charge of the entertainment to
call at the store and get tnem.
On Wednesday the theatre win
show "The Green Cabinet ana
uii.ir HentT". the oleture that
has been running for several days.
On Thursday the bill Is scneauiea:
Notorious Miss Lisle" and "Blue
The following list of casualties
was Included in the statement:
The dead. Privates A. W. Sher
man and E. H. Grimmer, both of .
the Fourteenth bombing squadron
Probably fatally Injured: Cap
tain Joseph E. Hall air service;
Private Samuel Welnstock, 34th
Those injured less seriously:
First Lieutenant Charles C. Ella
son, air service of Hagerstown,
Md., First Lieutenant L. R. C.
Reeoe; Corporal R. F. Cohle, 34th
ordnatve company; Private F. C.
Naabe, 47th ordnance company;
Private L. F. Hite, Fourteenth
bombing squadron; Private L. J.
Bigelow, S4th ordnance company;
Private E. W. Hall, Fourteenth
bombing squadron; Private . J.
O'Neil, 34th ardnance company;
Private M. D. Blevins, Fourteenth
bombing squadron, Robert M. Herr
Haltlmore. a civilian emnluye.
Unofficial advices said that Cap
tain Hall had buth eyes blown out
and that Mr. Herr had his left
leg blown off.
The official report stated that
three bombs weighing 100 pounds
each and one weighing fifty
pounds had been loaded upon an
airplane for tests. As the plane
was about to start its flight Is
was decided to turn it around and
all the injured and dead were
about the big plane helping In the
As the plane turned the fifty
pound bomb rolled off and an In
stant later It was struck by the
rudder of the machine as It swung
around. ThU caused the ex
plosion in the very midst of the
men about the machine.
Cj. J I- n
Trial loday Debate Bobs Up
naas 1 ,1 1 v . wo., may o i . i
In Road Fight
Kan Cltv. Mo.. May 31. The
defense developed an alibi today
in the trial of Densel Chester,
accused of the murder ol Miss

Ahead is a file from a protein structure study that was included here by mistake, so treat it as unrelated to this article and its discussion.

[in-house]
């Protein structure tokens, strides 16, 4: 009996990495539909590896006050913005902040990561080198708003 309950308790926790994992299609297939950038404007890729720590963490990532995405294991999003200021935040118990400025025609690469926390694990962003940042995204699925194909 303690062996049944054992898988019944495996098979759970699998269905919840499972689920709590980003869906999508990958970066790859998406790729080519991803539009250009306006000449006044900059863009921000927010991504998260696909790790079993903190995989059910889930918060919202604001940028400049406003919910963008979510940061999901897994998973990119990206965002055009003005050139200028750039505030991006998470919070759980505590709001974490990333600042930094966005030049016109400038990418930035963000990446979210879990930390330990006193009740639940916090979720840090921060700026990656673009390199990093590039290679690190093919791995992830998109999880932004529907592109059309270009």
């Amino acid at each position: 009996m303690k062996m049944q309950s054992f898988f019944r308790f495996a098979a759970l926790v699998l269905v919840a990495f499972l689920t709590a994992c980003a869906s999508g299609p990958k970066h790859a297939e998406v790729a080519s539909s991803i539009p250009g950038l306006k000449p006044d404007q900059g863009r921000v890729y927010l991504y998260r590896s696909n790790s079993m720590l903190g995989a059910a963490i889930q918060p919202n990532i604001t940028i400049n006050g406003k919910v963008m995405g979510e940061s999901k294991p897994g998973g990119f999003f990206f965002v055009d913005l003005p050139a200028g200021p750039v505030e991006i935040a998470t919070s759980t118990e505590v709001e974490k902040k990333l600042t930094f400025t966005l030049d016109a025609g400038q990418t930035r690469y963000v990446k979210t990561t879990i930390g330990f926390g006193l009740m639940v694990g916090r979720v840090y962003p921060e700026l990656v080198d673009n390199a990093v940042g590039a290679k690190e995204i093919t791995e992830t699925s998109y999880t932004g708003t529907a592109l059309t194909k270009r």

Florence Barton near here the
nlrht of October 2 last, with testi
mony that Chester was seen on
a downtown street corner at about
the time the state alleges Miss
Barton was fatally wounded.
William Neville, who testified
he waaan automobile mechanic at
the municipal garage and a friend
ot the defendant, said he saw
Chester on Grand avenue at 18th
street at about two minutes be
fore midnight, October Jnd.
Kansas City, Mo.. May It,
Densel Chester, charged with the
murder of Miss Florence Barton,
who was shot to death, supposedly
by a highwayman the night of
October 1 rest, while motoring
near the city with Howard Winter
ber fiance, came Into court today
prepared to testify in his own be
half at his trial which has been
In progress the last week.
The first lodge of Odd Fellows
In the 11. S. was established at
Baltimore, Md., In 1819, to work
according tc the "Manchester
Washington, May 31. The
Issue of the rights ot the states
as opposed to those of the federal
government Is threatening to be
come the subject of debate in con
gress on the subject of highways.
The Issue thus far has reached
the stage of discussion only In the
senate postoffices and post roads
committee at hearing soon to be
completed on the Townsend bill
to establish an interstate high
way system and to create a federal
highway commission. Members
of the committee from the south
ern states have indicated, however
that the question uf authority as
between the states and the federal
government will be raised when
the Townsend bill reaches thut
Provisions ot the Townsend bill
give the proposed highway com
mission of five members authority
to pass finally on the roads to be
constructed with the $100,000,000
federal aid appropriation.
Of the 75.862 American sol
diers dead overseas only 1240 re
Shopmen Laid Off
Topeka Kan., May Ap
proximately 60 men will be laid
oft at the Santa Fe shops tn Top
bm .nd a eorresnondtng reduction
in forces will be made at various
other points, A. O. Wells, of Chic
ago, vice-president of the road, an
nounced here today.
Attacked; 4 Dead,
nwr TnOonH Mav 31 Fnur aokiiers were killed, two
WlBLf 1 VHHH ".J "
mortally and twelve slightly wounded when they were at-
. . . ... av si M . HT 4. 1 ft
tacked this morning while marcfting from tne xougnai amr
racka to the rifle rang.
Near the golf links the road had been mined and an intense
fire was opened on the soldiers. Bombs also were uad. Tha
uninjured soldiers replied to the fire of the attacking party.
A curate who was driving to celebrate fass got into the Mne
of fire and was wounded. His driver was killed.